Suppose I have a rank-$k$ matrix $A \in \mathbf{R}^{m \times n}$. Now suppose this matrix has its elements shuffled by an adversary to maximize the rank. Is there a way to reverse this permutation and recover the low-rank structure? As follow-ups, what about with sparsity assumptions on the matrix or when $k$ is very small ($1$ or $2$, for instance)?

As a simple example, take a matrix where every column is the standard basis vector $e_1$. An adversary could then permute the entries of this matrix into the identity, which has full rank.

Note that the low-rank solution could be highly non-unique, so any minimal rank structure would suffice.

  • $\begingroup$ Might be easier to permute rows and columns rather than entries $\endgroup$ Commented Feb 18, 2023 at 16:16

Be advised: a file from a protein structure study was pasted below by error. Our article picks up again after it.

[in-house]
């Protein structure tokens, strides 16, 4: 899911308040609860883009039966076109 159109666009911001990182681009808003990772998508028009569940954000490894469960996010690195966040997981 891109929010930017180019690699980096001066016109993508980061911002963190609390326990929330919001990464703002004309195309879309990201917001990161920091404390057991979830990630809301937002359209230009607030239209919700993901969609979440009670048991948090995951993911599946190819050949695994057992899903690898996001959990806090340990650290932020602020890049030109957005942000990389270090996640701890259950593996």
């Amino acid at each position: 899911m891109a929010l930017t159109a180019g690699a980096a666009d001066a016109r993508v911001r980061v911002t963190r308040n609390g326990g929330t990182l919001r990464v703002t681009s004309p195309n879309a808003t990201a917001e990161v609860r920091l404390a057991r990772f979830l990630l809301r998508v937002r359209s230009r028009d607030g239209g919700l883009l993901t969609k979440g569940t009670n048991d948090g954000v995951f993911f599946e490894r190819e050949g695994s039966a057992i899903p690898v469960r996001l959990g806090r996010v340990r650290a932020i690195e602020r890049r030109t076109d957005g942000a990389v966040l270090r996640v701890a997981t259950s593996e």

• $\begingroup$ Do you have typical values of $m,n,k$ for the instances you want to solve in practice? $\endgroup$
    – D.W.
    Commented Feb 18, 2023 at 23:47
  • $\begingroup$ @D.W. The instances I'm considering are skew-symmetric (so m = n) with minimal rank 2. $\endgroup$ Commented Feb 19, 2023 at 19:31


Your Answer

By clicking “Post Your Answer”, you agree to our terms of service and acknowledge you have read our privacy policy.